My Health and Fitness Plans (Including Successes!)
A while back, I bought a BowFlex off some friends who couldn’t get what they wanted out of it on CraigsList, and wanted to reclaim some space in their basement. Originally, I wasn’t going to buy it, but had quipped that if they let me pay it off at $50 a month I’d probably do it. Well, I got a call the next week to the equivalent of “Sold, now get it out of our house.” 😉
It took me something like six months to pay it off, but it was well worth it.
See, in the middle of all the other stuff going on in life (you know, getting married, getting a house with my wife Kat, just little things… 😉 I also had decided to quit smoking, thanks to a smoking cessation study. Which, well, was a great idea, but really didn’t pan out. One of the bennies of having done it is kind of cool – they did the usual blood tests for cholesterol, weekly (then later, monthly) blood pressure tests, EEGs, and a few other things I’m sure I forgot.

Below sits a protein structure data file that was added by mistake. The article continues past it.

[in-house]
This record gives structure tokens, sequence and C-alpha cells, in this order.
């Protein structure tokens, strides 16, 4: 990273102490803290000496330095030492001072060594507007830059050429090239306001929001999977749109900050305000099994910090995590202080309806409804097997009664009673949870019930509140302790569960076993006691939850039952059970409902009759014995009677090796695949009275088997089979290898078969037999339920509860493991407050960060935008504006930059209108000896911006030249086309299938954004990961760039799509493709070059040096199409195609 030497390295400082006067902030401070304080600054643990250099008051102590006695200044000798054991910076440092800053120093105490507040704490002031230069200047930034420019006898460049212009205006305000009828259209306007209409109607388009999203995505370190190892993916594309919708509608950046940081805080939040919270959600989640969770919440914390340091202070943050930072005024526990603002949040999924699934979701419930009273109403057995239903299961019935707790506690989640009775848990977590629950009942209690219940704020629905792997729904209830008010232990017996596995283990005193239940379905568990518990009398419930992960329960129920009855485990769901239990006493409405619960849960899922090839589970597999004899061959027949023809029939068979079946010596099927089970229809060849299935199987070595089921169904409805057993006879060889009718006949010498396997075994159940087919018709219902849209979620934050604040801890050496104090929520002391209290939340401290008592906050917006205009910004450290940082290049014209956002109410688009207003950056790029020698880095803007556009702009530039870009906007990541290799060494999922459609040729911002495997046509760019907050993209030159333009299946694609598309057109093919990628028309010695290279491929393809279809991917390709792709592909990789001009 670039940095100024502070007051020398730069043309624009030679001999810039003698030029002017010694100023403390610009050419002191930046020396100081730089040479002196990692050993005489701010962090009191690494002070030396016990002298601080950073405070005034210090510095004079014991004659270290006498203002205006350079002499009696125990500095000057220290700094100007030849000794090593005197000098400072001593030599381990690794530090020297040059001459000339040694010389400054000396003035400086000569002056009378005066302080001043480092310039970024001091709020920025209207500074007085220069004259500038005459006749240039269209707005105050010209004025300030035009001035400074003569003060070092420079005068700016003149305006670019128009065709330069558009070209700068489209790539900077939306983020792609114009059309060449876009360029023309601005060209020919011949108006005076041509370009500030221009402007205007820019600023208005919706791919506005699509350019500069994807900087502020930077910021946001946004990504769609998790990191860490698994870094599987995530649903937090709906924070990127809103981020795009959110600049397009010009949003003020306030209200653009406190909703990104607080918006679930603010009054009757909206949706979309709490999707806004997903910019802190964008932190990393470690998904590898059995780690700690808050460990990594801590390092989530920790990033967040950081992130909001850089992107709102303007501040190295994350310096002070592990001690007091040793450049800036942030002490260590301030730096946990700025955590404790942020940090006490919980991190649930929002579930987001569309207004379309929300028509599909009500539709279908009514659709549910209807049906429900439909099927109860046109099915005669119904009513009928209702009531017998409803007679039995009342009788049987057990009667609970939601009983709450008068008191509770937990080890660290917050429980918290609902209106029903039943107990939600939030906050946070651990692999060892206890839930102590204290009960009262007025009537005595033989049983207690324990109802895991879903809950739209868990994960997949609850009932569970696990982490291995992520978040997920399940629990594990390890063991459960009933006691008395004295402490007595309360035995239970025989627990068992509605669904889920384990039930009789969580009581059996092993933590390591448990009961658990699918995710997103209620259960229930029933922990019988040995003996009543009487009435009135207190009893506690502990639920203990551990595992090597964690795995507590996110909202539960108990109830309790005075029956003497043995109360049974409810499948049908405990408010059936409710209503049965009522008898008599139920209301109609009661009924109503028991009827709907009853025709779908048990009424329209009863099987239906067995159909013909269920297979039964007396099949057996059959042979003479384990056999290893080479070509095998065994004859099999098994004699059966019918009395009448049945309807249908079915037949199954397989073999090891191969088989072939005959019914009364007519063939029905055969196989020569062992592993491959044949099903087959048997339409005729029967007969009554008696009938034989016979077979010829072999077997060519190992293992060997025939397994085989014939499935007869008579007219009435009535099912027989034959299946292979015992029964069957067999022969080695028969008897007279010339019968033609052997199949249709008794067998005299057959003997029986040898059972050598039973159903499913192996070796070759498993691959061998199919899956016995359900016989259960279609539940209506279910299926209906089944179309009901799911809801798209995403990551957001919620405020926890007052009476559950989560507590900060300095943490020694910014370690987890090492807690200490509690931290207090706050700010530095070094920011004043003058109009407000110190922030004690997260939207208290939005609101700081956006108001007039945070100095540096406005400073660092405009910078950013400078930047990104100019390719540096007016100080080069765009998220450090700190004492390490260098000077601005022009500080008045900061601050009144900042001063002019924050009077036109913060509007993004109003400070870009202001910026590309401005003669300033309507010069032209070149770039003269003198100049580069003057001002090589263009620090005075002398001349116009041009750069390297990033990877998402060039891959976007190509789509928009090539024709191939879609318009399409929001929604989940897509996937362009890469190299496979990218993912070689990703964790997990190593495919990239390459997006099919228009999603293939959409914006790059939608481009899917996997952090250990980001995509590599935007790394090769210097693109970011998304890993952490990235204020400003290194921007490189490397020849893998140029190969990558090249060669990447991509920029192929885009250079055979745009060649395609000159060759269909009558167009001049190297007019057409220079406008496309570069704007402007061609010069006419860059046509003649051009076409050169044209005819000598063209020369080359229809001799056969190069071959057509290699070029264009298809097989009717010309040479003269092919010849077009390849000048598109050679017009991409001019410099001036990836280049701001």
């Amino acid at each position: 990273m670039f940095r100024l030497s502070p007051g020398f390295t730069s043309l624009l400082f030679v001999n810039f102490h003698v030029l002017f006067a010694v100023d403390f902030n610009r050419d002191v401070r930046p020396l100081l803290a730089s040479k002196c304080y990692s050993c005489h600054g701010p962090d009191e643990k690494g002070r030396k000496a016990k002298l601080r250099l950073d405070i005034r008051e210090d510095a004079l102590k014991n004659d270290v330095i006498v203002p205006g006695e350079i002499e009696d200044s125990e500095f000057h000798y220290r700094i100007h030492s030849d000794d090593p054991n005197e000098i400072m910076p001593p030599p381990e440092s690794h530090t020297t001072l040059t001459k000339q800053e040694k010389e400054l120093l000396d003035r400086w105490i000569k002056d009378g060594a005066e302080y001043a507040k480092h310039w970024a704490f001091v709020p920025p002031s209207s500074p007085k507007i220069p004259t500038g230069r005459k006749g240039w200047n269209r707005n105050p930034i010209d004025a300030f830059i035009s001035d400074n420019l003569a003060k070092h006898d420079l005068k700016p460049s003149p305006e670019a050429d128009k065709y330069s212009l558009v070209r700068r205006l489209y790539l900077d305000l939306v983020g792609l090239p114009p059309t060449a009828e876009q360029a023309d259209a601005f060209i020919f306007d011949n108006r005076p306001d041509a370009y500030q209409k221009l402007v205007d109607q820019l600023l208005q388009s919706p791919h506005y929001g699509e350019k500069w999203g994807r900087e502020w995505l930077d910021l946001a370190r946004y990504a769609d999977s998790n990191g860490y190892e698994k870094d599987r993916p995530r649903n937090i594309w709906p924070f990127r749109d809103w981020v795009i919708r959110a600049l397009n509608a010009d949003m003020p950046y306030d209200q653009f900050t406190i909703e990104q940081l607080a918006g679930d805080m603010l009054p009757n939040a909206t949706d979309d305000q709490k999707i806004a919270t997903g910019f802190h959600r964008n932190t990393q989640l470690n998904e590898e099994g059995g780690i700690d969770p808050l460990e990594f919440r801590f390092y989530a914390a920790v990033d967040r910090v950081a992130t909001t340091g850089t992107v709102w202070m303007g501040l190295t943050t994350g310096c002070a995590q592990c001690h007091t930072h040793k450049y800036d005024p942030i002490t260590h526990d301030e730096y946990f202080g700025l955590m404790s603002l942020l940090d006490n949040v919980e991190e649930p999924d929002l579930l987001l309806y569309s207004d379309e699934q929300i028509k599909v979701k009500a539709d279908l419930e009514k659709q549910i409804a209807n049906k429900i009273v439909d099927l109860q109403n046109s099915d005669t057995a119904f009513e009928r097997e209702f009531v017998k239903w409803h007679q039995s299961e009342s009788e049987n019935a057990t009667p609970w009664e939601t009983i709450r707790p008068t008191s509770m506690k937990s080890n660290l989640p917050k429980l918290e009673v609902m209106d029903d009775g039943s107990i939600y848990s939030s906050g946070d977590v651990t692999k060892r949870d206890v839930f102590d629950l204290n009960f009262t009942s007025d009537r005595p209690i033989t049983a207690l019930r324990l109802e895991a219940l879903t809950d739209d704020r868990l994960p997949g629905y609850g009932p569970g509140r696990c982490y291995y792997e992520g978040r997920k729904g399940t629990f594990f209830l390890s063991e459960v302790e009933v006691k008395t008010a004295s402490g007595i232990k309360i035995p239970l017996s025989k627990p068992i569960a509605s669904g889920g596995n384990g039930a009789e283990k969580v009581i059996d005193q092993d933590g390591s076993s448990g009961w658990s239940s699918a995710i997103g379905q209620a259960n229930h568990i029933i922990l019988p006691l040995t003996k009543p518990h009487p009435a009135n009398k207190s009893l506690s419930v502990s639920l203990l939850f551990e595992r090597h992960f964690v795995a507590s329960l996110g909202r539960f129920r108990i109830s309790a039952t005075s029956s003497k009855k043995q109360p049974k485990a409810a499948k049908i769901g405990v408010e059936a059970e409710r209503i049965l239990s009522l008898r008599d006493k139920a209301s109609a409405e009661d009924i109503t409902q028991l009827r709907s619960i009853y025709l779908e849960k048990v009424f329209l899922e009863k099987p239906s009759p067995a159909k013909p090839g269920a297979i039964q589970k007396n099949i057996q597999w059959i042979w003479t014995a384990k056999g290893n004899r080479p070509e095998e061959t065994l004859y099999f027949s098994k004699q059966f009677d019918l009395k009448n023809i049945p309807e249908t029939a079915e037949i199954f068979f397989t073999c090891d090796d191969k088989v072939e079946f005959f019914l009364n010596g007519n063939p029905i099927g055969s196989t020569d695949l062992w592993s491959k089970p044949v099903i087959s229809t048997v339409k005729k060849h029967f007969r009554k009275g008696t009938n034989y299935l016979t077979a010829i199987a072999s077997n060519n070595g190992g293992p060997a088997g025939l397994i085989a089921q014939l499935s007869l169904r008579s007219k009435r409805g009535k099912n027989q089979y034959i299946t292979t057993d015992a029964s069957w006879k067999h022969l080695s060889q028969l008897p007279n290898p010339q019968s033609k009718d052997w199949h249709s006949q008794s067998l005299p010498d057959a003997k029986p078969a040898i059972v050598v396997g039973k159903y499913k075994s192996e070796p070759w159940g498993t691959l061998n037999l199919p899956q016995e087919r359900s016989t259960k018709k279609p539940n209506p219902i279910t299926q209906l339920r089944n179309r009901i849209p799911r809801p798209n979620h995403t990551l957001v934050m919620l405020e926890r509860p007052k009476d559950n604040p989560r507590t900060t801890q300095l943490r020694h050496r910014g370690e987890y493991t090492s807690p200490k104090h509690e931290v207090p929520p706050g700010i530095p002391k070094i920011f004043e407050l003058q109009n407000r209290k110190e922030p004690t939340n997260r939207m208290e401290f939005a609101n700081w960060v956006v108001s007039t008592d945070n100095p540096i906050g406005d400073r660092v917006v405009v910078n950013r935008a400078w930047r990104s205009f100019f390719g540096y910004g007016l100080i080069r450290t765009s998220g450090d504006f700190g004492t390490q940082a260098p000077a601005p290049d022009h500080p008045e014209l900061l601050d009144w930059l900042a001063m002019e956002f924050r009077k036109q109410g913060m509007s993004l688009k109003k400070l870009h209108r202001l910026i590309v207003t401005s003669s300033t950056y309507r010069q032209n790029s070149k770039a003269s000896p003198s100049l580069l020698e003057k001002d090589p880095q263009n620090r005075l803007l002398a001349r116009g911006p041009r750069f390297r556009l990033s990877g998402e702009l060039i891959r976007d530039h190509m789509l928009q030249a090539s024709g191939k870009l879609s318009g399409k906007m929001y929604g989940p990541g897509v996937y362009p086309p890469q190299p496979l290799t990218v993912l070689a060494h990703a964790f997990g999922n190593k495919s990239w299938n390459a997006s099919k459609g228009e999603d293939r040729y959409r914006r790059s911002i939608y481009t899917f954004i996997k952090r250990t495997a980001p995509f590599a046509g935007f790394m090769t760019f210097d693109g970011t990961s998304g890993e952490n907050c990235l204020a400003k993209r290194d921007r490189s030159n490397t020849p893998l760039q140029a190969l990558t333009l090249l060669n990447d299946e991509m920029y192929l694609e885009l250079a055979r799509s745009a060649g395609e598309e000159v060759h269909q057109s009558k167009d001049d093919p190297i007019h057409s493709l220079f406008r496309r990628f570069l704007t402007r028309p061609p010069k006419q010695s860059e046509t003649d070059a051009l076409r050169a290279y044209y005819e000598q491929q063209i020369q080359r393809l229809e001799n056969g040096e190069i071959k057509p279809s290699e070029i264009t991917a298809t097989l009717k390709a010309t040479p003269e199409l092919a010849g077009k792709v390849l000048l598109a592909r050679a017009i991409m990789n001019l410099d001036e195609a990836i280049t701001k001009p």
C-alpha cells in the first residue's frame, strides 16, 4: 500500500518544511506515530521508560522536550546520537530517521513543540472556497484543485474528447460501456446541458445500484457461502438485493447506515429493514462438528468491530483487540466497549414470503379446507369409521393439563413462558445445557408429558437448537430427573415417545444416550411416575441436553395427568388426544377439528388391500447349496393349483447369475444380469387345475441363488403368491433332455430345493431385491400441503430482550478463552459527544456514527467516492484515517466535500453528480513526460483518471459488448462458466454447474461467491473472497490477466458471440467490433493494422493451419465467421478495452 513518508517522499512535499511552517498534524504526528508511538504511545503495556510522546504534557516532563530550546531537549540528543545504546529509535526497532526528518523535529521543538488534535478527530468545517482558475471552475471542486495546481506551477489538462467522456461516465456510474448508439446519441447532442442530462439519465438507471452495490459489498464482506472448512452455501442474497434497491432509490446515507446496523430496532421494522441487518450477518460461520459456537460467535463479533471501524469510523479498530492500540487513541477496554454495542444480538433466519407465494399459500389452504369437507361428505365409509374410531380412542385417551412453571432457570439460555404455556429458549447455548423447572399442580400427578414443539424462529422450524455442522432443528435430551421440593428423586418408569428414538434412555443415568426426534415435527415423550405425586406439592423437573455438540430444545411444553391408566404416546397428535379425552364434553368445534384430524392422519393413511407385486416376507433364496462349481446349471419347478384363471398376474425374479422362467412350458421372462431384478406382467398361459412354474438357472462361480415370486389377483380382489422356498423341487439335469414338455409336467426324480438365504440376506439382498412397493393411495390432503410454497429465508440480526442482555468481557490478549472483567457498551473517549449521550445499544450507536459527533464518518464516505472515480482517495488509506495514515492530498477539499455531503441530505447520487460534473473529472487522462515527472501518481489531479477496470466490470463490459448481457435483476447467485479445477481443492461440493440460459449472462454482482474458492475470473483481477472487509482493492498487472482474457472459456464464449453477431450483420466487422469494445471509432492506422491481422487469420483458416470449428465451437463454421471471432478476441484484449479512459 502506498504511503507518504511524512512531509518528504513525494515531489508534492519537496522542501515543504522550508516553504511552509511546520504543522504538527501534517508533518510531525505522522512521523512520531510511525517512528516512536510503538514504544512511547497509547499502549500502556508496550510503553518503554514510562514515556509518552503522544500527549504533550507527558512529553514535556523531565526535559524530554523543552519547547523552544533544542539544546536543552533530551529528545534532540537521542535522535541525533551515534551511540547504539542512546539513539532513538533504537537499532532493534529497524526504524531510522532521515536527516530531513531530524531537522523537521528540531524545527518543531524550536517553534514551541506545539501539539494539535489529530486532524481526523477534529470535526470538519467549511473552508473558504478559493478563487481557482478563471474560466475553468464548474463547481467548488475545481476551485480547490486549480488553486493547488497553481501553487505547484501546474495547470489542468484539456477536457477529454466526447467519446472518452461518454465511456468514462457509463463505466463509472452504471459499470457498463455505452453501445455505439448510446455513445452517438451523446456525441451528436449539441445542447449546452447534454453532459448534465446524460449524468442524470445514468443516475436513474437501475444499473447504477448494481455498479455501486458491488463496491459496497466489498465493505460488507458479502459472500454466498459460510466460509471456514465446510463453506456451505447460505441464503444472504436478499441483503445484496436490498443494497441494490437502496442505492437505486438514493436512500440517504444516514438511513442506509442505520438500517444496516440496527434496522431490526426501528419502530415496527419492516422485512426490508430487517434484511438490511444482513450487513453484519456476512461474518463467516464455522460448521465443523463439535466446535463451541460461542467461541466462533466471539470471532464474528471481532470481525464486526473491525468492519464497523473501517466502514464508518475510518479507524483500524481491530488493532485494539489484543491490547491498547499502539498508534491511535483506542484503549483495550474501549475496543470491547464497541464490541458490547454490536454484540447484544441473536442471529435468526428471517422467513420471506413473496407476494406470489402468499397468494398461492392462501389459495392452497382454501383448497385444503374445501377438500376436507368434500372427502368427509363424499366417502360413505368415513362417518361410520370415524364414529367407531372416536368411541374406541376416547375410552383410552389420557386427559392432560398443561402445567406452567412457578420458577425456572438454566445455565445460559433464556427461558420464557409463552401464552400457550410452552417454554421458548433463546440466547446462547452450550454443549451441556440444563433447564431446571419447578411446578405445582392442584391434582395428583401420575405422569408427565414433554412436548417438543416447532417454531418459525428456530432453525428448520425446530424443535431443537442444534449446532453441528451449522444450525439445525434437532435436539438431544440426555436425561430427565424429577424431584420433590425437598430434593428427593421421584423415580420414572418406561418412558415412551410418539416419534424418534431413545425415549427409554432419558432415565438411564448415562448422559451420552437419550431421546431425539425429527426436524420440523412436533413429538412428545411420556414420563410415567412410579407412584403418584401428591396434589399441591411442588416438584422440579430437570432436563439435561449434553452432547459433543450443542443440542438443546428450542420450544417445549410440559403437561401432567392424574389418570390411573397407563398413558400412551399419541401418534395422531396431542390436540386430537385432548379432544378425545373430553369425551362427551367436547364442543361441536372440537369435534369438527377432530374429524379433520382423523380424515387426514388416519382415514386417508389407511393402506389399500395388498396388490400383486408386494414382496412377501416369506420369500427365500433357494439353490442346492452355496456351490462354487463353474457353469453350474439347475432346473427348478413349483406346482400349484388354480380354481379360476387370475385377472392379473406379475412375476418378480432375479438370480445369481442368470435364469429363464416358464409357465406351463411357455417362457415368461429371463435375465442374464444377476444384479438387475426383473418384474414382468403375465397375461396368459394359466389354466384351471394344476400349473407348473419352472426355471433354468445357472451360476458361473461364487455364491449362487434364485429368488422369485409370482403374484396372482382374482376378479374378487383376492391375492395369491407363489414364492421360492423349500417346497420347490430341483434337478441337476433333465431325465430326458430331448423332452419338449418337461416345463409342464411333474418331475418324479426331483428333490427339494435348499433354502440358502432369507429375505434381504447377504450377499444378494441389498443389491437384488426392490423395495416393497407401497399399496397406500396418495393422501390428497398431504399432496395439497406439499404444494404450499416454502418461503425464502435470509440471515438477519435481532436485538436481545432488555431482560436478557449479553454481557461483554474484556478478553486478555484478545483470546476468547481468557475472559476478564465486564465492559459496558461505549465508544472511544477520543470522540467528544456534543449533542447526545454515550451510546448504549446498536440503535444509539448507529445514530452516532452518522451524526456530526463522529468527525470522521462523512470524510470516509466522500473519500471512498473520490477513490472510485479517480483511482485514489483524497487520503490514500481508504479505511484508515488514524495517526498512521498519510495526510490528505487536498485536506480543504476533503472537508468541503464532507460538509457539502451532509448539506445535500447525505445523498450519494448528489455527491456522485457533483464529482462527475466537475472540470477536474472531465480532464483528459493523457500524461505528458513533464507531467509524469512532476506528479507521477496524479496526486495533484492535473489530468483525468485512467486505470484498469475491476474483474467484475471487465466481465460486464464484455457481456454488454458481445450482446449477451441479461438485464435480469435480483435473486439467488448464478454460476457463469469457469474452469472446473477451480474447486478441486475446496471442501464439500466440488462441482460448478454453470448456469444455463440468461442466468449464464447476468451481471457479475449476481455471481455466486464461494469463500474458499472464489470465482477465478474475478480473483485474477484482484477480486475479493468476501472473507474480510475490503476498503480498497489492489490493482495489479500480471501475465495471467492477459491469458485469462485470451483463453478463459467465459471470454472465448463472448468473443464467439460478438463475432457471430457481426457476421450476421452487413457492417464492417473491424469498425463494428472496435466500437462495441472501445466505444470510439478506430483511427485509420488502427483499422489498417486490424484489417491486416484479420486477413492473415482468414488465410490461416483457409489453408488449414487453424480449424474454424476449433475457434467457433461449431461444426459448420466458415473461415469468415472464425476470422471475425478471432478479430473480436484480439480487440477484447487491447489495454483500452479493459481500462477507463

My cholesterol came back as just barely high. My EEGs were fine, but my blood pressure was running a little high. Fortunately, all of that’s pretty curable.
Before we got married, Kat started trying to loose weight, which meant I modified how I cooked for her. Yes, I’m the cook of the house – in fact, not only do I cook, I pack a lunch for her to take to work and to classes at night. Which means, well, her health and weight loss depends a great deal on how I cook. Slowly, I eliminated things like Hamburger Helper and cooked more fresh or frozen veggies (instead of canned, or just going without a veggie dish).